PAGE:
The Hard Truth about the Long Game
It was a strange time when Americans went to the theater to watch movies about imminent world destruction, and likely says a bit about the underlying nervous nature of some millennials. It also established what some might call a myth and others might call propaganda: Americans always come through in the clutch when the going gets rough.
While I work, I like to have something on as background noise. Sometimes it's a lo-fi playlist; sometimes it's free YouTube movies that have been a nostalgic trove of the terrible, the strange and the great. The most rewarding find lately was the debatable classic from the slew of disaster-themed movies that littered my childhood in the late '90s, the movie "Armageddon."
That version of American greatness was in the pluckiness innate to the beloved individualistic nature. It's a version that would allow the erstwhile lone cowboy — finally relying on those who had been supporting him in the wings the whole time — to ride in and save the day.
In those movies, only one cataclysmic event loomed, and there was a finite closure to the saved day. The adrenaline in your body would have a neat rise and fall within 90 minutes.
But that's not how life has been in the last few years, as the adrenaline pumps high and then continues to pump through your body, anticipating news that could send you into artificial fight or flight. Society then remands you into channeling "the fight" for the voting booth when the adrenaline whispers that anything we do now is hampered by the system, which isn't just one event but a knotted group of institutions failing many of us.
How do we as individuals provoke the change we were taught would happen like in the movies — a brief explosion, mostly bloodless, with heroes and heroines kissing in front of a sunset? Naturally, that's us in front of the sunset.
The hard truth is that it's not; we don't provoke that Earth-saving change. And that truth goes against all our instincts. For now, the truth is that we can only use our small human value in the worlds we inhabit, and it must be enough for now.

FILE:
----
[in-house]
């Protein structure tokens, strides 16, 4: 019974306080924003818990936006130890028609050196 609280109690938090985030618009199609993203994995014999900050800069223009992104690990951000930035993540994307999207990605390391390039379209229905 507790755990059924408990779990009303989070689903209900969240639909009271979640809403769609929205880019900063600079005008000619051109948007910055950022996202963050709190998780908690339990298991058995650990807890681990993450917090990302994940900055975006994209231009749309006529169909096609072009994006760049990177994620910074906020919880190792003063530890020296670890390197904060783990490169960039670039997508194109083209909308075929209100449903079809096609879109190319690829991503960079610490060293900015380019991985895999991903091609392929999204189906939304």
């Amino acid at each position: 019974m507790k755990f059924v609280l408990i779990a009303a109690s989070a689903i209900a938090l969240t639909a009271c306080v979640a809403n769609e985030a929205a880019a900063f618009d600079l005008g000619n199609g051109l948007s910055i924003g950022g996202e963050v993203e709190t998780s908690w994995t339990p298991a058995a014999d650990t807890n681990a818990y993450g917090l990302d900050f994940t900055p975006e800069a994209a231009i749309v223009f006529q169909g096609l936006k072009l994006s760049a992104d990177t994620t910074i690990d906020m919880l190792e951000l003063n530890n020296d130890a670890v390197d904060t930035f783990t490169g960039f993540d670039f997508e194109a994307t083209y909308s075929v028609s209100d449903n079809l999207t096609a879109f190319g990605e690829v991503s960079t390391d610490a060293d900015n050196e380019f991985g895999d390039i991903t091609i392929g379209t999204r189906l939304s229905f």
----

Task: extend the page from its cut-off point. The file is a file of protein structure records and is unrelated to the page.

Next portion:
"It is a long game and I have a sense everyone is constantly aiming for the knockout blow and when it doesn't come, we quit," said Chris La Tray, a writer and member of the Little Shell Tribe of Chippewa Indians. He questioned in a Substack essay what fighting means now in an abstract way and recalled the work — the fight — it took to get his tribe recognized by the government.
"It was the daily grind of showing up every day to the struggle that even landed the vote on the table. The training for the fight," he said. It wasn't anything sexy like landing on an asteroid; it was the bake sales that helped pay for delegates to go to Washington, D.C.
While training for the fight seems bleak, it's not about keeping our heads down and staying alone. It's about keeping our heads up and talking to those around us. It's hanging out with new friends — like my family with a mother and daughter who just moved to town. Our conversation was long enough to have our kids tuckered out from their play.
The next day, the mother told me, "I registered to vote for the first time today." And, for that day, just that was enough.
Cassie McClure is a writer, millennial, and unapologetic fan of the Oxford comma. She can be contacted at email@example.com.